Five Reasons to Like Kokanee Salmon
• They’re easy to catch right now. Matter of fact, with all the rivers still blown out and water too cold for most insect hatches, kokanee salmon are pretty much the only game in town!
The only negative is you’ll need a boat, preferably with an electronic fish finder.
Look for groups of boats or motor slowly until you locate a school of kokes, then anchor.
Traditional set-ups of a Glo-hook about 6 inches below a Swedish Pimple works fine. Sweeten the hook with a maggot or kernel of corn, then lower the bait to the same level as the fish.
Jigging, sometimes subtle, sometimes wildly, will attract fish and when you feel a bite, jerk hard.
• You don’t have to get early to catch them. This time of year the kokes can bite anytime during the day.
One of the mysteries is why they will refuse to bite for hours, then suddenly it seems like every fish in the lake wants your maggot.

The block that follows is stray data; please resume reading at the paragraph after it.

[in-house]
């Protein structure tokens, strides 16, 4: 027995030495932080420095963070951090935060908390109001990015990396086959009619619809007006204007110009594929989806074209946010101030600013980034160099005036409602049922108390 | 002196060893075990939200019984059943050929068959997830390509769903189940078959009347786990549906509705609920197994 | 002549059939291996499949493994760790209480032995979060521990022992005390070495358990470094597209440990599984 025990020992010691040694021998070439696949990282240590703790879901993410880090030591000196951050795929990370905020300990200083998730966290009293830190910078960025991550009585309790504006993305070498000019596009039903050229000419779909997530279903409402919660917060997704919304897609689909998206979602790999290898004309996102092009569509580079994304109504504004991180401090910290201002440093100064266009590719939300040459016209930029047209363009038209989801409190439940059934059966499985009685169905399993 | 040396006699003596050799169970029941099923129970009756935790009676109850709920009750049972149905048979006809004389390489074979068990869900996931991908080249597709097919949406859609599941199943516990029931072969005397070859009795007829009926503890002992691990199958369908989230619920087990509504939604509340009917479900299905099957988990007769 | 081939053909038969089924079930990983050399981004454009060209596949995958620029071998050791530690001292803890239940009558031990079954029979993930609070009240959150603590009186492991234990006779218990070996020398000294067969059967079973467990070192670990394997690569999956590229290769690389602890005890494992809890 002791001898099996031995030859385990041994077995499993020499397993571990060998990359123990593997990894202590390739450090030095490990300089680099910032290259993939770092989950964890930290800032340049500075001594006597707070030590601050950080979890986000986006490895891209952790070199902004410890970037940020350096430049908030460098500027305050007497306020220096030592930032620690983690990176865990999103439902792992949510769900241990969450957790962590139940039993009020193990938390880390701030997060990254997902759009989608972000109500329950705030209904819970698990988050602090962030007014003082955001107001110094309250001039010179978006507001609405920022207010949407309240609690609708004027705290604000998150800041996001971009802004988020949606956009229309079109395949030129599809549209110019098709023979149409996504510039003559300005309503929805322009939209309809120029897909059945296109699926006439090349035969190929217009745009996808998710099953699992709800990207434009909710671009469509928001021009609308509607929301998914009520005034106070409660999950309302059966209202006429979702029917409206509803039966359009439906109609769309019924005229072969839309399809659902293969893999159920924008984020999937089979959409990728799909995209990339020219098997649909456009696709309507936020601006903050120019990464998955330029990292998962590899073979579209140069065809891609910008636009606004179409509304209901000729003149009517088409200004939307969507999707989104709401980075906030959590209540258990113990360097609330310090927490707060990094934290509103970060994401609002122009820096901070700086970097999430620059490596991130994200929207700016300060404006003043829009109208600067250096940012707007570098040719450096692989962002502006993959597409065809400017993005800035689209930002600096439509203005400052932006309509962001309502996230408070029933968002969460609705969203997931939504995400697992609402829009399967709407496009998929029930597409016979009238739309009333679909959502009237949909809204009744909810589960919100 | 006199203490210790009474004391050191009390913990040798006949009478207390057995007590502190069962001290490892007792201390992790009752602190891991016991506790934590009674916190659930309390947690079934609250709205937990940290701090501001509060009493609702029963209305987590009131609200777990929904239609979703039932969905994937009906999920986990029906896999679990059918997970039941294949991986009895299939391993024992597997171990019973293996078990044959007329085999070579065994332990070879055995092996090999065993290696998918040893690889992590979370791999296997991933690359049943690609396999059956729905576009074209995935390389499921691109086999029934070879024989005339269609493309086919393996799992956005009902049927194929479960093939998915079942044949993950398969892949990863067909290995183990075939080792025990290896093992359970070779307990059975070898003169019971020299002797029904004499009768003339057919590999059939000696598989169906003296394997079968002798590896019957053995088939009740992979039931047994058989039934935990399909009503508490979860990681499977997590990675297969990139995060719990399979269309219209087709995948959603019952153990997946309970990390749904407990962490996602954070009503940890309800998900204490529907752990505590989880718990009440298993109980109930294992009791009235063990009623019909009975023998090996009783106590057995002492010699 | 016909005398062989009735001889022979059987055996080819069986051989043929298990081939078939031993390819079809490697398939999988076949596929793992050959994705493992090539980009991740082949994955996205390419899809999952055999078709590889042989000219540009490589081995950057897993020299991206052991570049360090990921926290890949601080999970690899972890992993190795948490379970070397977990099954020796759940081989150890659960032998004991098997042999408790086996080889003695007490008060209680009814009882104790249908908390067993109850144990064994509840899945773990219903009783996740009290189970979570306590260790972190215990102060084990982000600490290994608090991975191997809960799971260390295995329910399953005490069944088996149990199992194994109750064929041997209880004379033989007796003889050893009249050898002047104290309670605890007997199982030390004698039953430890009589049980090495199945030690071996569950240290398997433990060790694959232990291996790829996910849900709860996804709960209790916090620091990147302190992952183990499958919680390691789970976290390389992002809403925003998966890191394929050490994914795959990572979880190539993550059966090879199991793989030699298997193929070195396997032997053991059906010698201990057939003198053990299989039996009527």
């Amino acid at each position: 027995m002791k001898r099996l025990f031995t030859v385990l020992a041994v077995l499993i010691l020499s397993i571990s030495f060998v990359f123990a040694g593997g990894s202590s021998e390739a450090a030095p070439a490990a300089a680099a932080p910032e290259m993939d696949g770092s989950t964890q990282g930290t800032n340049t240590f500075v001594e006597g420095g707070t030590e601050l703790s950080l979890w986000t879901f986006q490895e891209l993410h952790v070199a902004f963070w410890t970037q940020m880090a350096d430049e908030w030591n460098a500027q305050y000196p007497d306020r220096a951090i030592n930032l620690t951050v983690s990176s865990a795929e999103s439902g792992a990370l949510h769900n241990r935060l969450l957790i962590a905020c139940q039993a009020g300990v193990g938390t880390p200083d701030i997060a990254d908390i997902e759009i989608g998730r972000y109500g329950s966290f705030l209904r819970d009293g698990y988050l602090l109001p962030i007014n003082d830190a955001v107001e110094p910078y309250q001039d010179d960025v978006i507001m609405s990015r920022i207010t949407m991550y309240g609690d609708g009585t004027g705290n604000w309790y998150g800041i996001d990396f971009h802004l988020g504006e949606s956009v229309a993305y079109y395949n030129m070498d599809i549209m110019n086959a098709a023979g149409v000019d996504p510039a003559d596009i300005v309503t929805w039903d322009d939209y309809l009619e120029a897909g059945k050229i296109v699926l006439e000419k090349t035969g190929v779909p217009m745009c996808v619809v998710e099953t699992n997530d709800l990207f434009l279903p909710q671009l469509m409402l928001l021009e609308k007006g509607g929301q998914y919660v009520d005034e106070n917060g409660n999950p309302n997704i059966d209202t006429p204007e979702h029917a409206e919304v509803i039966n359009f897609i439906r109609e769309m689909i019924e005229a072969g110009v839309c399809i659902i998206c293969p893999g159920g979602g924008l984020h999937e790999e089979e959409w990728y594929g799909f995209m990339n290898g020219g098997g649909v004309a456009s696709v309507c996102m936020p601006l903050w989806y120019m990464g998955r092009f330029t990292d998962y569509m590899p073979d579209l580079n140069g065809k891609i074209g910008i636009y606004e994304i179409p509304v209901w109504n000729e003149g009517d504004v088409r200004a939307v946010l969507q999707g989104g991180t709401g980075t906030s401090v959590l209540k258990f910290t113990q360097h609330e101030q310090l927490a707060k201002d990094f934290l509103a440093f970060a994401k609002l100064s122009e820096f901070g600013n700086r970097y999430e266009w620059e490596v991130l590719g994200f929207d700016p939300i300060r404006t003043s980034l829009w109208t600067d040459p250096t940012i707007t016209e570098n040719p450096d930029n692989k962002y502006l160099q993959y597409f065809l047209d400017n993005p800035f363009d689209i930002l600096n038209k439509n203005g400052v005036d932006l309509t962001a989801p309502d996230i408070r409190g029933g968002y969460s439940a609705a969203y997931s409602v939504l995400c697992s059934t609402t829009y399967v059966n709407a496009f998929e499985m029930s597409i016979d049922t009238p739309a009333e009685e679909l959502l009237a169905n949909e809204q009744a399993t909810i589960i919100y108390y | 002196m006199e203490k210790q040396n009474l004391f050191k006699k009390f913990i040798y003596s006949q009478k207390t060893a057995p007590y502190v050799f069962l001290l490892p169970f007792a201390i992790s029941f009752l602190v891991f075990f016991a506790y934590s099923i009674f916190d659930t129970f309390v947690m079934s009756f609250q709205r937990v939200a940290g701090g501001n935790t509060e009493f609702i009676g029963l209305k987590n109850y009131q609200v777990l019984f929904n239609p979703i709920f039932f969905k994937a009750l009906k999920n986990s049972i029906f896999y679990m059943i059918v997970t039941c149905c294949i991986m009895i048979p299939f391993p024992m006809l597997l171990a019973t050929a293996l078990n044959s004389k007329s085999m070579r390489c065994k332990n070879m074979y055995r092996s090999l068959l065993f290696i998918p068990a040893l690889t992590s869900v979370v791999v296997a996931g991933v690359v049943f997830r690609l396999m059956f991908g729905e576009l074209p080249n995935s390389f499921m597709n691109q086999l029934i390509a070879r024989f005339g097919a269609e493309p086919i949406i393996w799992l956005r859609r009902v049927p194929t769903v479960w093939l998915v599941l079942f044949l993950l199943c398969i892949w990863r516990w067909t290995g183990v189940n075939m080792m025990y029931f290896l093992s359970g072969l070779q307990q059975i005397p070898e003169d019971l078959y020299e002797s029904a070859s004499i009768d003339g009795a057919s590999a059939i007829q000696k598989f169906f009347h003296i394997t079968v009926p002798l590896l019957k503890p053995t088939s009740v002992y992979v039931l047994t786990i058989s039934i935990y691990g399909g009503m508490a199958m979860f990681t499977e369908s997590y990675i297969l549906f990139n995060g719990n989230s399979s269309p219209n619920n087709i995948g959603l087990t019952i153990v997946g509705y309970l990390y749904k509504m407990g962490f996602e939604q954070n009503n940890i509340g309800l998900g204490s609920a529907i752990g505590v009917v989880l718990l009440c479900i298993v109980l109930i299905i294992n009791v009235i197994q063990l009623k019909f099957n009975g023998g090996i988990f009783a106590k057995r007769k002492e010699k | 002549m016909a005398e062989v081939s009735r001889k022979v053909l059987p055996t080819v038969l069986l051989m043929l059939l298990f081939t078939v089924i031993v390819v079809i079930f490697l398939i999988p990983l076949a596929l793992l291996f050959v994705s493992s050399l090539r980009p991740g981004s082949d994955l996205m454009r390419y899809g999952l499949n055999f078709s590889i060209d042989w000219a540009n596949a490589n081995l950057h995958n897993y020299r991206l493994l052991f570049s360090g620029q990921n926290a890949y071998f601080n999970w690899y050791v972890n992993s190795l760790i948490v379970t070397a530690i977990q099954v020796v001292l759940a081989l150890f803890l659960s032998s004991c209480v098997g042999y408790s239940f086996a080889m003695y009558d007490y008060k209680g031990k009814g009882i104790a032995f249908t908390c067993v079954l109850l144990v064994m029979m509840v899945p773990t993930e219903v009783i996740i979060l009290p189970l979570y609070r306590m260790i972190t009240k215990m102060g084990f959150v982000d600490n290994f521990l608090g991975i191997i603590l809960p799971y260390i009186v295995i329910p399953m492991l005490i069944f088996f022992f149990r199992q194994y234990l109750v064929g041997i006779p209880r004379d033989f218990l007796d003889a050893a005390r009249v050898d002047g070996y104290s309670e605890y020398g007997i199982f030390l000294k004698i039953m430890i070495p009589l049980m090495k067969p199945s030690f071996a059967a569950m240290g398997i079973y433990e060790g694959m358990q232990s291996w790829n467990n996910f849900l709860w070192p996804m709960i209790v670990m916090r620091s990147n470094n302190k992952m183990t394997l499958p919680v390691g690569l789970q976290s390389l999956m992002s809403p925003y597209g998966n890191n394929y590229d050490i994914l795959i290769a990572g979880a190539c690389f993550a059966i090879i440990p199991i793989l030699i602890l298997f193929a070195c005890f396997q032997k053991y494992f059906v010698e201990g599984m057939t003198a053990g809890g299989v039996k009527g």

• You don’t have to drive across the state to find them.
Many area lakes have fishable populations of kokanee salmon.
Good choices are Little Bitterroot Lake, Ashley Lake, Lower and Middle Thompson Lakes, Lake Five, and Lake Mary Ronan.
• You can keep a bunch. Limits are liberal, ranging from 10 to 35, depending on lake.
Be sure you check the current fishing regulations.
• They taste fantastic! And they contain plenty of those good-for-you fish oils.
Popular ways to prepare kokanee salmon range from just placing them on the barbecue grill, to smoking and canning. Salmon tacos are awesome.
Regardless of how you like to eat kokanee salmon, now is a good time to get out there and catch a bunch.
Jerry Smalley’s Fishful Thinking column appears weekly in the Hungry Horse News.